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Original Research

Efficacy and Safety of Adjunctive Oral Ziprasidone for Acute Treatment of Depression in Patients With Bipolar I Disorder: A Randomized, Double-Blind, Placebo-Controlled Trial

Gary S. Sachs, MD; Kathleen S. Ice, PhD; Phillip B. Chappell, MBA, MD; Jeffrey H. Schwartz, PhD; Oksana Gurtovaya, PhD; Douglas G. Vanderburg, MPH, MD; and Bryce Kasuba, MA, MBA

Published: May 3, 2011

Article Abstract

Objective: To assess efficacy and safety of adjunctive ziprasidone in subjects with bipolar depression treated with lithium, lamotrigine, or valproate.

Method: 298 adult outpatients with bipolar I disorder (DSM-IV criteria) were randomized to receive ziprasidone, 20-80 mg twice a day, or placebo twice a day for 6 weeks plus their preexisting mood stabilizer. The primary efficacy variable was change in Montgomery-Asberg Depression Rating Scale (MADRS) total scores from baseline to 6 weeks. The key secondary efficacy endpoint was change from baseline to week 6 in Clinical Global Impressions-Severity (CGI-S) scores. Computer-administered assessments for diagnostic confidence were included for quality control and to evaluate study performance. The study was conducted between October 2007 and December 2008.

Results: The mean ± SD daily dose of ziprasidone was 89.8 ± 29.1 mg. Least squares mean ± standard error changes from baseline to week 6 on MADRS total score for ziprasidone and placebo treatment groups were −13.2 ± 1.2 and −12.9 ± 1.1, respectively, with a 2-sided P value of .792. There was no significant difference on the key secondary variable (CGI-S). Adjunctive ziprasidone was well tolerated. Poor quality ratings at baseline were associated with a trend for better improvement on placebo than ziprasidone. Among 43 placebo-treated subjects with poor baseline quality ratings, 29 (67.4%) had baseline MADRS scores > 10 points higher on the computer-administered assessment than the MADRS administered by the site-based rater. The response favoring placebo over ziprasidone observed in this subgroup suggests that poor signal detection in some clinical trials can be a consequence of “subject inflation” as well as “rater inflation.”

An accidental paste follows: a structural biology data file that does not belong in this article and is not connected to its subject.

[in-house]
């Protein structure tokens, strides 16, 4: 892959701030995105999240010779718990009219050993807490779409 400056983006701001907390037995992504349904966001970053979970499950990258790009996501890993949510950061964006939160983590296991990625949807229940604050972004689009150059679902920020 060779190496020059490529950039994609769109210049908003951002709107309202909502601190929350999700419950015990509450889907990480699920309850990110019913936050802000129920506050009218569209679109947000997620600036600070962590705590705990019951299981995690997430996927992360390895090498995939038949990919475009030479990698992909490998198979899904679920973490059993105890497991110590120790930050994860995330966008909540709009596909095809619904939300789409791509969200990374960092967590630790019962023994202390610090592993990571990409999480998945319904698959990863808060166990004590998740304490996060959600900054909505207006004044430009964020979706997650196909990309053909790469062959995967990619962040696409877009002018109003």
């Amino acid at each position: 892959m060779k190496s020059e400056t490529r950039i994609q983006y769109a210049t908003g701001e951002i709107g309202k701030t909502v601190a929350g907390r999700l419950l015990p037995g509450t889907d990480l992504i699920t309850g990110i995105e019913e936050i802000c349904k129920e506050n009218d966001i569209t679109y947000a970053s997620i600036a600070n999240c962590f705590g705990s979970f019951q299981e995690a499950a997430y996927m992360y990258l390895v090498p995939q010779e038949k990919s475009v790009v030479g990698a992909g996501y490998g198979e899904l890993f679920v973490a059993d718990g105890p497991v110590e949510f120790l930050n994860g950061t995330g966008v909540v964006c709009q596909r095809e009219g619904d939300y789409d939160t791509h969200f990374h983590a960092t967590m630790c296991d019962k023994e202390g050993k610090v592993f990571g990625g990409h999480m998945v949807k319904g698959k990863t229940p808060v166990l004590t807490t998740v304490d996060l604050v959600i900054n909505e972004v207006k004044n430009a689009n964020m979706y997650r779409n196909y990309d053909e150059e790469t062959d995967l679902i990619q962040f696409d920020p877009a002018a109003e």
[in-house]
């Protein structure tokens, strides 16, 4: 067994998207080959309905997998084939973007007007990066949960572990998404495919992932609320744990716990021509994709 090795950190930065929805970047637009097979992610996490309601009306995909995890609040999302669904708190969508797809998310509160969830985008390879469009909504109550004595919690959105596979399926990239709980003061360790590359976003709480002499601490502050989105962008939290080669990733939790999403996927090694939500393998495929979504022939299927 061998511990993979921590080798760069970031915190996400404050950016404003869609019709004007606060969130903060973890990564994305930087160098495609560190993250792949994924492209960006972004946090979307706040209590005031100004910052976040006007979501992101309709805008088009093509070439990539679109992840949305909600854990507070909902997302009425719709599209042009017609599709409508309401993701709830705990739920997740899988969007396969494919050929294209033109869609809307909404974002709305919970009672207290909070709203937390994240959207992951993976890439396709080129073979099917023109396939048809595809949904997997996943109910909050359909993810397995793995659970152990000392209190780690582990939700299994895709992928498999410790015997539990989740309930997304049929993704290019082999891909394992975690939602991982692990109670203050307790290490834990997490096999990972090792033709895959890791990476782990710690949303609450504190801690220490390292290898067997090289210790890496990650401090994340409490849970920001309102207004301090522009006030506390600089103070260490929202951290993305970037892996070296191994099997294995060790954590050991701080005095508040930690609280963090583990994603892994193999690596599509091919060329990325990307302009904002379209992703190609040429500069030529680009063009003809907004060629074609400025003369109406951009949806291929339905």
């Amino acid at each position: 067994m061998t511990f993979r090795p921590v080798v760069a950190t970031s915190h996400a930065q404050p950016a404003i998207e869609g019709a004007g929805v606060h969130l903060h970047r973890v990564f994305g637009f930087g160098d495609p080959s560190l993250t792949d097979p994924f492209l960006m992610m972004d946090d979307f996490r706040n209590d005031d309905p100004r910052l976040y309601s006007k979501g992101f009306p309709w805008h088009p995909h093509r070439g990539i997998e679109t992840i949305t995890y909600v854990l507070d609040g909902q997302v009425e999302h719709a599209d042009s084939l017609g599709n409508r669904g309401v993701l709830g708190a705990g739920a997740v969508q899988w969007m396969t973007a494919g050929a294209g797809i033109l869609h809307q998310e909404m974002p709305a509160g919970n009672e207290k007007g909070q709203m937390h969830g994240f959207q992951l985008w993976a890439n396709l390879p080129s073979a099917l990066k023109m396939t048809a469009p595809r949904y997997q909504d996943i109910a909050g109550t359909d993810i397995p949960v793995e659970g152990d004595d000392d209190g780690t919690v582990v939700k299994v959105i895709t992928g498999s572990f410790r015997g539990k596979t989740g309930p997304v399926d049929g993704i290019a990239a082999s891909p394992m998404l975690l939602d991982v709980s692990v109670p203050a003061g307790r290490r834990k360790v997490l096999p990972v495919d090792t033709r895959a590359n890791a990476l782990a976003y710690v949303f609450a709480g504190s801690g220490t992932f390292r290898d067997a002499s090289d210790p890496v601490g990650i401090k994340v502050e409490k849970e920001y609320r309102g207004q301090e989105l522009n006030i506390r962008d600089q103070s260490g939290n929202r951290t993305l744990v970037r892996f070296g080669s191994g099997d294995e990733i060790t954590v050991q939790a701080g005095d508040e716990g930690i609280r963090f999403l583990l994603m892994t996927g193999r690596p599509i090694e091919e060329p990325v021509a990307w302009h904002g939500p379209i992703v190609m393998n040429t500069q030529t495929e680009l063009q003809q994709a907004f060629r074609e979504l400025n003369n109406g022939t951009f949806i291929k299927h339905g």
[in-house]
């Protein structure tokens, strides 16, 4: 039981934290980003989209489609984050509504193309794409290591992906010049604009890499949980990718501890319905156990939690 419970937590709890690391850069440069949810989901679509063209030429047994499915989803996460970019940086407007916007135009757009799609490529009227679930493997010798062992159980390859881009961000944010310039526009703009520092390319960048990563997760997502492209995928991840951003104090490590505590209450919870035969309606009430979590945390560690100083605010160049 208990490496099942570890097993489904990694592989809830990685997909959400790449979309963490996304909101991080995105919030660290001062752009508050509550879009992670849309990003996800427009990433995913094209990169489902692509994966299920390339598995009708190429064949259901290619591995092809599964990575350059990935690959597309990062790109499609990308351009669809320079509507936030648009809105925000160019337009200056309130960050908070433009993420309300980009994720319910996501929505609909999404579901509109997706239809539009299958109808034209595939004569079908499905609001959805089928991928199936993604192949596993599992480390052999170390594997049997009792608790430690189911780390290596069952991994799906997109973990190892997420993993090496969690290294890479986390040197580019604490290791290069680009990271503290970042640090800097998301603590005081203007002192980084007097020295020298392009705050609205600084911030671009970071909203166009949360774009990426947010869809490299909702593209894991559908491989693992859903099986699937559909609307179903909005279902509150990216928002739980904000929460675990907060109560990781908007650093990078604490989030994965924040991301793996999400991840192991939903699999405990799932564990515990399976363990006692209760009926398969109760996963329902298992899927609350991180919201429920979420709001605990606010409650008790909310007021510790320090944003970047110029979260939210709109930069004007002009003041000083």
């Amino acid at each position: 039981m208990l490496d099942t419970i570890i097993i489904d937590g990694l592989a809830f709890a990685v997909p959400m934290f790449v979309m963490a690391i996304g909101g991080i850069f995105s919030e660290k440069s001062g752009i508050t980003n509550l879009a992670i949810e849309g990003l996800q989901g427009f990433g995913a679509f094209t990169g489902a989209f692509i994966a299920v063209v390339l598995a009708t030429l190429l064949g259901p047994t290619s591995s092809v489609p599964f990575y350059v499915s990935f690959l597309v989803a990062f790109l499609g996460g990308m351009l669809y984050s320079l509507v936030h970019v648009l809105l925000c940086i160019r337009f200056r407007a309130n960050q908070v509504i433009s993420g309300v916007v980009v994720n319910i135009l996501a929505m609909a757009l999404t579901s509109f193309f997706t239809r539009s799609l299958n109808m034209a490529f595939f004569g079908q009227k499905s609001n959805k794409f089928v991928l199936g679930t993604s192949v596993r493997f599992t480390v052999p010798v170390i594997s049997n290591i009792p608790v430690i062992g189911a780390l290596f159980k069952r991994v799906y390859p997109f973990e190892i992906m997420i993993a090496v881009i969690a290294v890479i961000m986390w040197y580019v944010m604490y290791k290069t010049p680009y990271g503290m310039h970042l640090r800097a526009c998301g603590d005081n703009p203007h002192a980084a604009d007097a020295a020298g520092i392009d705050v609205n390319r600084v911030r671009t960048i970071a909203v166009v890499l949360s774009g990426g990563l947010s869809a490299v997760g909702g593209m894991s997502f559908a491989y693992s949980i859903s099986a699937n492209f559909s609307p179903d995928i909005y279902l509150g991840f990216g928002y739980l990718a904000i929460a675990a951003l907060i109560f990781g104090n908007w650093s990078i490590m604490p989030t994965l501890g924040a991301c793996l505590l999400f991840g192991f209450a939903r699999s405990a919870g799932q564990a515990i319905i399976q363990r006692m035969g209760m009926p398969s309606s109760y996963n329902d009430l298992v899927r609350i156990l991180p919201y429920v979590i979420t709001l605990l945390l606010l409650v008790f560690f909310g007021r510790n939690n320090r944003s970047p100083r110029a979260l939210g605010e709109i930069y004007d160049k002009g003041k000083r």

Conclusions: Adjunctive ziprasidone treatment failed to separate from mood stabilizer alone on primary and secondary endpoints. Possible contributions to this result include enrollment of a substantial number of subjects with low diagnostic confidence, low quality ratings on the MADRS, and overzealous reporting of symptoms by subjects.

Trial Registration: clinical Identifier: NCT00483548

J Clin Psychiatry

Submitted: December 22, 2009; accepted August 19, 2010.

Online ahead of print: May 3, 2011 (doi:10.4088/JCP.09m05934).

Corresponding author: Gary S. Sachs, MD, Bipolar Clinic and Research Program, Massachusetts General Hospital, 50 Staniford St, 5th Floor, Boston MA 02114 (

Volume: 72

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